COVID-19 UPDATE: Moynihan Train Hall is operating in accordance with current New York State safety precautions. Stay up-to-date at NY State Travel Guidelines.

 | 

Discover

Public Art Program

What makes a public building a truly civic space, able to evoke a sense of shared ownership and collective pride? In the newly renovated Moynihan Train Hall, a series of remarkable public artworks capture and express the spirit of democratic purpose, historical memory, and innovative design that characterize this new centerpiece of New York’s essential urban infrastructure.

The historic Pennsylvania Station, a Beaux Arts masterpiece designed by McKim, Mead & White, opened in 1910. Its demolition in 1963 marked the loss of a beloved architectural and civic landmark in the heart of the city. The state-of-the-art Moynihan Train Hall, completed in December of 2020 under the leadership of Governor Andrew M. Cuomo, is a sensitive yet visionary renovation of the 1912 James A. Farley Post Office, the distinguished sister building to the original Pennsylvania Station.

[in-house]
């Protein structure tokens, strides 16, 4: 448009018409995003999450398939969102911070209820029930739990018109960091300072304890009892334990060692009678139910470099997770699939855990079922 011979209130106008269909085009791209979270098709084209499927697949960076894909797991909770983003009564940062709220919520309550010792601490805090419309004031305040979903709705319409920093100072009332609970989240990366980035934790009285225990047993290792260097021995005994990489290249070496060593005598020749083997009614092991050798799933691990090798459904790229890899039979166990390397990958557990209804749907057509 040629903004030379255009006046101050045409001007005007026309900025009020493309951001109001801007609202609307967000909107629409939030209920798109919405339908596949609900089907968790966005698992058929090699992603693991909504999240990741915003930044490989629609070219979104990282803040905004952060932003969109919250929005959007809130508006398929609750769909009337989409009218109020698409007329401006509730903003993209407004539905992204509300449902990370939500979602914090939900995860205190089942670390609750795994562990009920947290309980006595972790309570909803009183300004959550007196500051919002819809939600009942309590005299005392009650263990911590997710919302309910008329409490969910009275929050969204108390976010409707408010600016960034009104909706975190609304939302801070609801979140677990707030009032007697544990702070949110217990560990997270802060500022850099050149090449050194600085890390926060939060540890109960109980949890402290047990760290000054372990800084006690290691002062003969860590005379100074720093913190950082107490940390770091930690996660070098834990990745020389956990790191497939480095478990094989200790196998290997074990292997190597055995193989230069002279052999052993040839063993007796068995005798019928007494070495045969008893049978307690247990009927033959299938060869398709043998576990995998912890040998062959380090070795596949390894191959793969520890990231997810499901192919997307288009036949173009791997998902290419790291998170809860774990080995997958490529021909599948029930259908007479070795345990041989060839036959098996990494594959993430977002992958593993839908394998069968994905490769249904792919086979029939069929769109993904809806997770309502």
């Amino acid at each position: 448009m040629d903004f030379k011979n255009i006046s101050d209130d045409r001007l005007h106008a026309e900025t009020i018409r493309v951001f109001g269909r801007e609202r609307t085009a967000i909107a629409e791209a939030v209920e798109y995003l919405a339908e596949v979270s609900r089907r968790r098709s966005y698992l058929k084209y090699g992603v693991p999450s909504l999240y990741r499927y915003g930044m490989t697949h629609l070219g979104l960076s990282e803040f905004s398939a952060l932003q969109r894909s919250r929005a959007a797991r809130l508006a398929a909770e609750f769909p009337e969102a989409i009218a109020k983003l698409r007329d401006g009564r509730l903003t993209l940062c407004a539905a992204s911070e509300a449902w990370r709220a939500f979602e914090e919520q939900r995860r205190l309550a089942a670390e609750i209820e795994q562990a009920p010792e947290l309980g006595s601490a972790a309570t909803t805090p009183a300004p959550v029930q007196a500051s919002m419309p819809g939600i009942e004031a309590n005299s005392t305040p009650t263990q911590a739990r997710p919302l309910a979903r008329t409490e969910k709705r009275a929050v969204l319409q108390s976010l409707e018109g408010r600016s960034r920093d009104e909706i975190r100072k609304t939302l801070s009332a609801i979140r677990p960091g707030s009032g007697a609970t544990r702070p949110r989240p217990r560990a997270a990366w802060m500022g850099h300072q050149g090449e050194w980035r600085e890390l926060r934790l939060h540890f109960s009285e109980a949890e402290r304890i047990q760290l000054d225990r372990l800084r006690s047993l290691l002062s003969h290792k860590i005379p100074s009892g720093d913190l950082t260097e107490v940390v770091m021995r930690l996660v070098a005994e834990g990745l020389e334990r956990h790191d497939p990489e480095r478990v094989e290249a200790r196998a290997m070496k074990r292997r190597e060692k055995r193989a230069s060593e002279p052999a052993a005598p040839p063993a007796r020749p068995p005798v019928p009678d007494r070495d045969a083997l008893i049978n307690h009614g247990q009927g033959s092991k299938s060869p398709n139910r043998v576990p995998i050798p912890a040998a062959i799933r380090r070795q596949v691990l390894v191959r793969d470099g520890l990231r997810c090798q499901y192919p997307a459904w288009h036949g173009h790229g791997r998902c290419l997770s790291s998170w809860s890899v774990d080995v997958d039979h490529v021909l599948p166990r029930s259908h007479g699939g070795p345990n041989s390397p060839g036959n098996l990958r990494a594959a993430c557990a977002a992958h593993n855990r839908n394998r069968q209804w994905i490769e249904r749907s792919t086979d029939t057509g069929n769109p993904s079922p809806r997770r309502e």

Public Art Fund was invited by Empire State Development to develop and direct a program of ambitious art installations for three prominent sites within the Train Hall. In keeping with the redesigned building’s architectural integration of old and new, the art program commissioned three of the world’s leading artists to create large-scale, site-specific artworks that reflect broadly on notions of past, present, and future. These very different commissions, by Stan Douglas, Elmgreen & Dragset, and Kehinde Wiley, demonstrate each artist’s ingenuity and vision.

Stan Douglas has mined the history of the original Penn Station, giving heroic pictorial life to narratives from different moments in time using today’s most advanced digital technologies. Elmgreen & Dragset have dreamed an imaginary global metropolis into sculptural being, upside down, radiating the city’s irresistible urban energy. Using illuminated stained glass and inspired by classical frescoed ceilings, Kehinde Wiley has adapted the movements of breakdance—a form originated on the streets of the Bronx—into a lyrical allegory of dynamic human expression. Characterized by daring juxtapositions of old and new, these commissions are emblematic of the constant states of innovation and transformation which are quintessentially New York. They are captivating and powerful in different ways, each inspired by New York’s rich heritage, its diverse and talented people, and its creative spirit. Together, they give dazzling artistic definition to the generous, civic character of Moynihan Train Hall.

Dear New York, You Deserve the Greatest.